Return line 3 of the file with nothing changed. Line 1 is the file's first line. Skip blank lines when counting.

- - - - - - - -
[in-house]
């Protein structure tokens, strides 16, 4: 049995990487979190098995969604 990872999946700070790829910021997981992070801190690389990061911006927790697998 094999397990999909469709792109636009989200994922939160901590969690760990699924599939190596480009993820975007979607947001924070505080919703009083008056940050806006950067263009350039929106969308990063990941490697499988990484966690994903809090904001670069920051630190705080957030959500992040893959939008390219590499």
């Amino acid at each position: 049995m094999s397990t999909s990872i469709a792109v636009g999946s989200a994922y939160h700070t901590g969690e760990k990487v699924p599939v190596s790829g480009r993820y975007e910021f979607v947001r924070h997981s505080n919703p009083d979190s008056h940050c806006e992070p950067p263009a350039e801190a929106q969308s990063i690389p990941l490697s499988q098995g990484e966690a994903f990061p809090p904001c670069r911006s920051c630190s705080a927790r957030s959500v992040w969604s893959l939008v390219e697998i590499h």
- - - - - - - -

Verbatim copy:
């Amino acid at each position: 049995m094999s397990t999909s990872i469709a792109v636009g999946s989200a994922y939160h700070t901590g969690e760990k990487v699924p599939v190596s790829g480009r993820y975007e910021f979607v947001r924070h997981s505080n919703p009083d979190s008056h940050c806006e992070p950067p263009a350039e801190a929106q969308s990063i690389p990941l490697s499988q098995g990484e966690a994903f990061p809090p904001c670069r911006s920051c630190s705080a927790r957030s959500v992040w969604s893959l939008v390219e697998i590499h």